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CANCER

Pampers nappies ‘contain carcinogenics’: French study

Pampers nappies contain small traces of cancerous substances, a new French study has alleged.

Pampers nappies 'contain carcinogenics': French study
Photo: Robert Valencia/Flick
Pampers nappies – the market leader in France and around the world for nappies – contain toxic chemicals that are linked to several types of cancer, according to a study published on Tuesday by the French health association Asef. 
 
The carcinogenics have been linked to skin, lung, bladder, liver, and stomach cancer.
 
These potentially harmful compounds in the nappies are ironically found in the chemicals there to protect the sensitive skin of the babies and prevent irritation, specifically in the petrolatum, which is commonly found in care products for its moisturizing qualities.
 
However depending on where and how it has been refined, petrolatum can be contaminated with the toxic chemicals called polycyclic aromatic hydrocarbons (PAHs). 
 
These cancerous compounds were found in the nappies and so “are in contact with the most intimate parts of our children for 23 and a half hours a day,” Ludivine Ferrer, head of Asef, told the Le Parisien newspaper
 
Researchers noted that only extremely low levels of the hydrocarbons were found in the nappies, below the 0.2 mg/kg legally allowed within the EU, but study authors said it didn't matter. 
 
“While it's legal to have tiny traces, this is just too much from a moral perspective,” Ferrer told the paper. 
 
Ferrer suspects that there might be long-term risks for children who wear the nappies, adding that if the effects were immediate “the producers would have changed their manufacturing methods a long time ago”. 
 
The study was carried out in collaboration with French ecological baby product company Love and Green.
 
Proctor and Gamble, the owner of the Pampers brand, is yet to comment on the allegations. 

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HEALTH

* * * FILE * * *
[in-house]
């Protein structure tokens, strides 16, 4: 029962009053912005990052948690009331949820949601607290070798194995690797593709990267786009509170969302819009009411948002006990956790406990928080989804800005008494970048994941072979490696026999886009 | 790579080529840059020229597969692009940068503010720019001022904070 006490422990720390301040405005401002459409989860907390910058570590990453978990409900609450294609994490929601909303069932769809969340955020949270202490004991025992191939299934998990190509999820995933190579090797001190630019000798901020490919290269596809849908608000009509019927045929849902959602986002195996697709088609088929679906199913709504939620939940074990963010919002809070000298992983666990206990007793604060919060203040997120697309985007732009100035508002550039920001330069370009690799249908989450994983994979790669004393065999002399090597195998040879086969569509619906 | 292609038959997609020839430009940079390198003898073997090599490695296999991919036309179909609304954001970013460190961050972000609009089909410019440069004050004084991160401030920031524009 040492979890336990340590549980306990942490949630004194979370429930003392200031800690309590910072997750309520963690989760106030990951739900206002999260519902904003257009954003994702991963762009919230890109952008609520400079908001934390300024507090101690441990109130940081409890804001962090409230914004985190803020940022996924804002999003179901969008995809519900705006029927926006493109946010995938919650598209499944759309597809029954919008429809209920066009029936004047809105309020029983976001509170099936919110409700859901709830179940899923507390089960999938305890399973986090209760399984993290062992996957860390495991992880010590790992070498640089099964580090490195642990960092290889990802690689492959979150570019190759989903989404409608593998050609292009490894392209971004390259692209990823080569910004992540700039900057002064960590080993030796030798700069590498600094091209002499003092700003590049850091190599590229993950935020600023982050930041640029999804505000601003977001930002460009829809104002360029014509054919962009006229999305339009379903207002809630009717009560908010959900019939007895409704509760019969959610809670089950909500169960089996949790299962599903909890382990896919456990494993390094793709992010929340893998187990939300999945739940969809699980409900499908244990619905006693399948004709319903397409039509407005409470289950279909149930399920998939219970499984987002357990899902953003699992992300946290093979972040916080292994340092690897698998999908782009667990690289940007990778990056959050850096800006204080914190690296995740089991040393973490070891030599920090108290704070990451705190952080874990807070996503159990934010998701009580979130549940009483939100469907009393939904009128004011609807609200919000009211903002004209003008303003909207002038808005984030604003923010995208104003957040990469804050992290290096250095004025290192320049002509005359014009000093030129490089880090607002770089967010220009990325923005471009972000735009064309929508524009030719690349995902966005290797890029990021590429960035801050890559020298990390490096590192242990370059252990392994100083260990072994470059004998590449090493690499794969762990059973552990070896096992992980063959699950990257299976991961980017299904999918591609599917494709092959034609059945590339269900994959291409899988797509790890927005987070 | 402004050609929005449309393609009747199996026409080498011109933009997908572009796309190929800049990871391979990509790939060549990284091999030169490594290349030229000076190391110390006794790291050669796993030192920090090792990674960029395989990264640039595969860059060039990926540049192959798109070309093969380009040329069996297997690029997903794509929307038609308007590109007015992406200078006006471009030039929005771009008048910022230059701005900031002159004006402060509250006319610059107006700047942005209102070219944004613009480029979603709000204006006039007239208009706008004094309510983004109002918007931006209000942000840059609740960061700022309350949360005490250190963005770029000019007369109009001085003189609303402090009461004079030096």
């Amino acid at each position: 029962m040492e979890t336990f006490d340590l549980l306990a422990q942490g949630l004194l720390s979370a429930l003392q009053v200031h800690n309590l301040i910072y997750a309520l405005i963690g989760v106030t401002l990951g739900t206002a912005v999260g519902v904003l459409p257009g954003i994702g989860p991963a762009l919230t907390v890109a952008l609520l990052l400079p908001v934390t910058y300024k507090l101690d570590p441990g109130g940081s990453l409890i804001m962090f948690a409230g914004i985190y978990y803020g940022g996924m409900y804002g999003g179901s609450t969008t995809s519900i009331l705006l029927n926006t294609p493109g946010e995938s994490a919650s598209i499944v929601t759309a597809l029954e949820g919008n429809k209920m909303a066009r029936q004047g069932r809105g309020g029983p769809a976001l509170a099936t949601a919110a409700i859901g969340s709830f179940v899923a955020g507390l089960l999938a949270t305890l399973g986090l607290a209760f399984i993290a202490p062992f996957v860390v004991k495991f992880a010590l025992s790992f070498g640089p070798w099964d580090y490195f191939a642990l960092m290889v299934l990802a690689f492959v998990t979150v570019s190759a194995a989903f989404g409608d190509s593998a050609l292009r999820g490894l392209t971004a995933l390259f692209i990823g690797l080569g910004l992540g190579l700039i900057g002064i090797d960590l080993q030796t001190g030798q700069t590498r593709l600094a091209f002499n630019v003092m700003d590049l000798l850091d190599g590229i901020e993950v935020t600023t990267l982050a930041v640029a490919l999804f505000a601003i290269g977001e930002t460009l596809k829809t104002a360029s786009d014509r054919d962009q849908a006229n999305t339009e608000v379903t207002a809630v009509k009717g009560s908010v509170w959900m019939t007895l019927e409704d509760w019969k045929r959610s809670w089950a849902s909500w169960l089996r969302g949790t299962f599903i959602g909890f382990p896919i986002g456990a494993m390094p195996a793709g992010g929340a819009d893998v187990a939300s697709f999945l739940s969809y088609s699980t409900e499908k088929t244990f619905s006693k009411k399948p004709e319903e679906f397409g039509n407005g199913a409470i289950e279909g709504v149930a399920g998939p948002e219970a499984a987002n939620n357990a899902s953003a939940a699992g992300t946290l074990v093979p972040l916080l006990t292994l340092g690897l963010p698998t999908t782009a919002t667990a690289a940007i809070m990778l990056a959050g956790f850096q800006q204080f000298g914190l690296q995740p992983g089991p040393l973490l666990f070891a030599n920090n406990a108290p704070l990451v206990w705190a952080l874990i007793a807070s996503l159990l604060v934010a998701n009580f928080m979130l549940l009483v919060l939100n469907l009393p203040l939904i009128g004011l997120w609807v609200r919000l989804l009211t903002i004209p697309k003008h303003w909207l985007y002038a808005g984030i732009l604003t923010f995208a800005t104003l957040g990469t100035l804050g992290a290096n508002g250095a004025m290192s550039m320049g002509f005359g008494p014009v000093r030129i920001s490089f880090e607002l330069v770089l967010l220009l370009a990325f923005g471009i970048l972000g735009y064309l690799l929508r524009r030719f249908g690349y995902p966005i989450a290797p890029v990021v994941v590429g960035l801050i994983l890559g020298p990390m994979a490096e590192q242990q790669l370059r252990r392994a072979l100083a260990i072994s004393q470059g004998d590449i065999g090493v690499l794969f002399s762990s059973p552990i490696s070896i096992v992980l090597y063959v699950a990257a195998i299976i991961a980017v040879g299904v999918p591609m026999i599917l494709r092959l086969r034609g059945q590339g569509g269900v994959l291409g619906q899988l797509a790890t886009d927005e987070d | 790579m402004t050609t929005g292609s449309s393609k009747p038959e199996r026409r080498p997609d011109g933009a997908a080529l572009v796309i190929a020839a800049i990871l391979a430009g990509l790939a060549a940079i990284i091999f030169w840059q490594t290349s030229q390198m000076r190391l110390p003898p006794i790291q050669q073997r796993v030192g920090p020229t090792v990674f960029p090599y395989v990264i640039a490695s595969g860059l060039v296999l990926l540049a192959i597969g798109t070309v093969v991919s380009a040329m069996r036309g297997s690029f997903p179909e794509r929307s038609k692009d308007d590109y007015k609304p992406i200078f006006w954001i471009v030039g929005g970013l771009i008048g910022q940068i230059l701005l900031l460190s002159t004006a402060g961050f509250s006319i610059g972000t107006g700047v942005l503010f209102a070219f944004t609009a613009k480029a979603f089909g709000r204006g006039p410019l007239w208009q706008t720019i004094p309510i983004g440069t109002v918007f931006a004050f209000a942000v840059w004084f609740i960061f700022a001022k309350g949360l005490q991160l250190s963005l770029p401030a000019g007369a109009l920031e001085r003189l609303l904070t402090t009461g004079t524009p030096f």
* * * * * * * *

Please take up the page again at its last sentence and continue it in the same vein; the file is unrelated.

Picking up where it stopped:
French risk ‘preventable’ cancers by smoking, drinking and eating unhealthily

The French are needlessly putting themselves at risk of developing cancer by smoking, drinking and eating unhealthily, a new study reveals.

French risk 'preventable' cancers by smoking, drinking and eating unhealthily
Photo: AFP
The study by French health authority Santé publique France said that four out of ten cancer cases could be avoided by a change in behaviour. 
 
And in France that means less smoking and drinking alcohol, which were the top two causes of “preventable” cases of cancer in France, followed by poor diet and obesity, according to figures released by the health authority on Monday. 
 
Each of these factors kill a lot more people than they should, according to the International Agency for Research on Cancer (IARC) and Santé publique France.
 
Of the 346,000 cases of cancer diagnosed in 2015 among those aged 30 and over, “142,000 (41 percent) could have been avoided if the entire population had not been exposed to the risk factors studied, or if exposure had been limited,” said the IARC. 
 
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The French food you love but should really steer clear of

Photo: Alpha/Flickr

Cancer is the leading cause of death in France, ahead of cardiovascular diseases, with tumors killing 164,000 people in 2013, according to France's Ministry of Health.

Smoking-related cancers such as lung cancer, among others, mainly affect the working classes.
 
The risk of getting these cancers is 1.5 to 2 times higher among the 20 percent most disadvantaged people in France compared to the 20 percent at the other end of the spectrum, said the IARC.
 
“Too few French people are aware of the risks they are taking,” said Health Minister Agnès Buzyn, who has taken a strong stance against smoking in France, in March. 
 
Alcohol is responsible for 8 percent of new “preventable” cancer cases, with the authors of the study saying that France could do much more to prevent alcoholism and advocating “increasing prices and taxes” on alcohol. 
 
Meanwhile, poor diet and obesity are each responsible for 5.4 percent of new “preventable” cancer cases, with the IARC pointing to the risks of a “low consumption of fruits, vegetables, dietary fiber and dairy products combined with a high consumption of red meats and processed meats”. 
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